This article originally appeared on insideARM and is reposted here with permission.

In February 2024 the Minnesota Debt Fairness Act was introduced in the Minnesota Legislature. The proposed law seeks to amend the law governing debt collection, garnishment, and consumer finance.  The Minnesota Governor’s office has announced support for the Act. The proposed bill includes new terms and definitions, new prohibitions on collection activity, and creates other new rules regarding consumer debt. If passed, the law will drastically change how debt is collected in Minnesota and is sure to have long-lasting consequences for debt collectors and consumers alike. 

Terms and Definitions:

The proposed language adds some new terms while expanding existing terms’ definitions. The bill would introduce the term “collecting party,” which seems to be a catchall phrase used to replace collection agency, debt buyer, and/or collector throughout the bill. The full definition is “a person who, in the ordinary course of business, regularly engages in debt collection on behalf of the person or others.” It’s possible that original creditors and hospitals may be considered a “collecting party” under this definition.

The bill would also expand the definition of a collection agency or licensee (both of which would be considered a “collecting party”) to include attorneys whose principle or sole practice is debt collection.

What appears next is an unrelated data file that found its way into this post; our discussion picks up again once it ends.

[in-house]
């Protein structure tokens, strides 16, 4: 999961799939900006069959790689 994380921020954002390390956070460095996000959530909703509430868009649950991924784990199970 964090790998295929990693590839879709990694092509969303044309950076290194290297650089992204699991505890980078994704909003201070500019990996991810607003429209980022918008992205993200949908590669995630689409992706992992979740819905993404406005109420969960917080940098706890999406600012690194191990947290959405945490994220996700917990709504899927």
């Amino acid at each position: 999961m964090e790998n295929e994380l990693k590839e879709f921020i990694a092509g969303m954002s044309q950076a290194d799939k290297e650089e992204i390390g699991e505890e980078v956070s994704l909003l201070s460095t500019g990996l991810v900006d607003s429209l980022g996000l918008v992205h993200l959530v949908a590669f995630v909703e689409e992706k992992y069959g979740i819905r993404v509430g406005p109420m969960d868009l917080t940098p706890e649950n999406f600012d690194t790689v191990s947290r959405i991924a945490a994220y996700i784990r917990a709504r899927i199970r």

Prohibitions and Exemptions:

The proposed bill would add greater restrictions on collection activity and what can be collected. The standout changes include:

  • A complete prohibition on credit reporting any medical debt.
  • A ban on communications that use automatic telephone dialing systems, or AI/prerecord voices when a consumer has asked that they not be contacted in that way.
  • A reduction of garnishable wages from 25% to 10%.
  • An exemption from garnishment of up to $5,000.00 in a bank account.
  • An increase of the floor for garnishment from 40 hours per week to 80 hours per week.
  • A person would no longer be liable for medical services provided to their spouse.

Rules on Consumer Debt:

Arguably, the biggest changes involve the statute of limitations for consumer debt as well as judgments on consumer debt. The amendments would include:

  • A reduction of a consumer debt judgment’s statute of limitation to 5 years (down from 10 years.)
  • A judgment on a consumer debt cannot be renewed.
  • Debts incurred after July 1, 2024, would have a 3-year statute of limitations.
  • Consumers will have both a private right of action to enforce the debt collection statute as well as the ability to recover costs and attorney’s fees if they successfully defend against a collection suit.

Information about the bill can be found here and the proposed language can be found here.

insideARM Perspective:

This proposed bill raises concerns about the future feasibility of debt collection in the state of Minnesota. Not only are timelines going to be heavily accelerated by the statute of limitations changes, but the process and amount that can be collected will be greatly impacted as well. Most importantly, this bill may have long-term consequences for consumers as the legislators focus more on the symptoms of consumer debt rather than on the root causes.

The Minnesota legislature has already introduced the bill and is looking to move this through quickly. Therefore, everyone in the ARM industry should utilize any contacts they have and coordinate with advocacy groups to get the message across to the legislators that this bill is so restrictive it will ultimately hurt consumers in the long run.

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